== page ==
Ivan: It frustrated me to no end and people would say stuff like you really just have to engage your audience, make sure that you find your passion, and people use public speaking and motivational speaking interchangeably. But you, what does my passion have to do with this Excel sheet I have to report on or these sales figures or this chart, do you know what I’m saying? And so, they’ve worked in this disconnect, and here’s the thing that I found, if you think about it, all the stuff people tell us to do like professional speakers, people who actually do speak in the real world, none of them do it.
Let me ask you both, and listeners ask yourself this question, so Austin, Taylorr, who are the best, as a genre, who are the best public speakers in the world, what would people say normally?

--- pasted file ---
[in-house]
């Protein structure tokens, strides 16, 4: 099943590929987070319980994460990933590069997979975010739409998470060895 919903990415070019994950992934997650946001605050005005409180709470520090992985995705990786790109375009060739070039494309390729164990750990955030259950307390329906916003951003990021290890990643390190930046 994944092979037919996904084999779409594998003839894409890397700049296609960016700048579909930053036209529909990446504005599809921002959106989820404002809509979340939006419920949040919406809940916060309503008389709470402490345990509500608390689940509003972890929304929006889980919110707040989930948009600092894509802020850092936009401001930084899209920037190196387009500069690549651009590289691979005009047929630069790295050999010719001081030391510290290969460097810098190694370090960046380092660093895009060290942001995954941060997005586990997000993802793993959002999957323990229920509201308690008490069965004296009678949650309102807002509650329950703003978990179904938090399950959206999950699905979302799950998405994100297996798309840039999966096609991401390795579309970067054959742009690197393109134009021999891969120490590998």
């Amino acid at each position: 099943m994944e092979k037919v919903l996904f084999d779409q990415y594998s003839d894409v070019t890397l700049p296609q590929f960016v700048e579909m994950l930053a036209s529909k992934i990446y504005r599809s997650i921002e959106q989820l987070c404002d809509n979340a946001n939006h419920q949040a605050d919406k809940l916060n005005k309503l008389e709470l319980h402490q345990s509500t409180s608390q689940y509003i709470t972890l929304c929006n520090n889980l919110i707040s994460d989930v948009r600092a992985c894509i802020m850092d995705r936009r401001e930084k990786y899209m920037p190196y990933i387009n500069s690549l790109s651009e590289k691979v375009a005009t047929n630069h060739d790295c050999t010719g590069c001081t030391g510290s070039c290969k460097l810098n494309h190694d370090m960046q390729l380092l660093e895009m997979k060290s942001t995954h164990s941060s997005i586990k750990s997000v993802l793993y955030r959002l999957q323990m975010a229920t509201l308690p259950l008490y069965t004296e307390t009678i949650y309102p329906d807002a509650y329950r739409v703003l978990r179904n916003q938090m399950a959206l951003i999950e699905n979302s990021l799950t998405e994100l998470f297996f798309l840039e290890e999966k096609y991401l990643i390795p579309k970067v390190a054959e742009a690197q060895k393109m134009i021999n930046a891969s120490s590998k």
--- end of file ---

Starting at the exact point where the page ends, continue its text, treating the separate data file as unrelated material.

Taylorr: They probably just rattle off the big dogs, like Simon Sinek, Tony Robbins [Cross-Talking 04:41].
Austin: Mel Robbins.
Taylorr: That type of environment, just because they’re top of mind.
Ivan: Yeah, they’re top, and some people say like Obama and that kind of stuff too, right?
Taylorr: Yeah, it depends on their sphere.
Ivan: When was the last time you had you and all your friends over to watch a good old Obama speech.
Austin: It’s been a while.
Ivan: Like, hey, you all want to come over and have a pizza and watch Simon Sinek? No that happens, dude that never happens. There’s one listener right now, send an email listener, actually, I sit there, and watch Obama speak, great, you’re one person, good for you. But here’s the thing, when I was researching communications, instead of going to those people, because those are tropes, right? Everyone uses the exact same examples, Simon Sinek, Steve Jobs, and Obama, that’s it.